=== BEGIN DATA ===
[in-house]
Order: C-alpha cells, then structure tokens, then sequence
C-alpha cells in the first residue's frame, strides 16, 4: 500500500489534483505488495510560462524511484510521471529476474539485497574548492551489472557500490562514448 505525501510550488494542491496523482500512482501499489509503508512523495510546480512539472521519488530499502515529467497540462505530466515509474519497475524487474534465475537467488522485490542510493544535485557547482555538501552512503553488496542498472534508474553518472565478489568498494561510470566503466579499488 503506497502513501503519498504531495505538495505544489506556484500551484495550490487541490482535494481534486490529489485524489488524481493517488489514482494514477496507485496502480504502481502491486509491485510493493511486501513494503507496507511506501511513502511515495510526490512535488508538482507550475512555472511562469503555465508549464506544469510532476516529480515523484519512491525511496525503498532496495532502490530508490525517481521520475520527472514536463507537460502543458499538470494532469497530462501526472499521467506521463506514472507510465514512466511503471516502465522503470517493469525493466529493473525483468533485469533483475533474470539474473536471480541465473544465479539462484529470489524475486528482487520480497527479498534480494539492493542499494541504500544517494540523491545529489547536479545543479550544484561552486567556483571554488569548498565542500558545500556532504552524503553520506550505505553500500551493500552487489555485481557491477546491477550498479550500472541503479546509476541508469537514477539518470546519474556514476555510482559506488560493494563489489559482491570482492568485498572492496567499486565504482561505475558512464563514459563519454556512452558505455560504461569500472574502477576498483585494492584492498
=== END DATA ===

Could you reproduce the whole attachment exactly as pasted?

[in-house]
Order: C-alpha cells, then structure tokens, then sequence
C-alpha cells in the first residue's frame, strides 16, 4: 500500500489534483505488495510560462524511484510521471529476474539485497574548492551489472557500490562514448 505525501510550488494542491496523482500512482501499489509503508512523495510546480512539472521519488530499502515529467497540462505530466515509474519497475524487474534465475537467488522485490542510493544535485557547482555538501552512503553488496542498472534508474553518472565478489568498494561510470566503466579499488 503506497502513501503519498504531495505538495505544489506556484500551484495550490487541490482535494481534486490529489485524489488524481493517488489514482494514477496507485496502480504502481502491486509491485510493493511486501513494503507496507511506501511513502511515495510526490512535488508538482507550475512555472511562469503555465508549464506544469510532476516529480515523484519512491525511496525503498532496495532502490530508490525517481521520475520527472514536463507537460502543458499538470494532469497530462501526472499521467506521463506514472507510465514512466511503471516502465522503470517493469525493466529493473525483468533485469533483475533474470539474473536471480541465473544465479539462484529470489524475486528482487520480497527479498534480494539492493542499494541504500544517494540523491545529489547536479545543479550544484561552486567556483571554488569548498565542500558545500556532504552524503553520506550505505553500500551493500552487489555485481557491477546491477550498479550500472541503479546509476541508469537514477539518470546519474556514476555510482559506488560493494563489489559482491570482492568485498572492496567499486565504482561505475558512464563514459563519454556512452558505455560504461569500472574502477576498483585494492584492498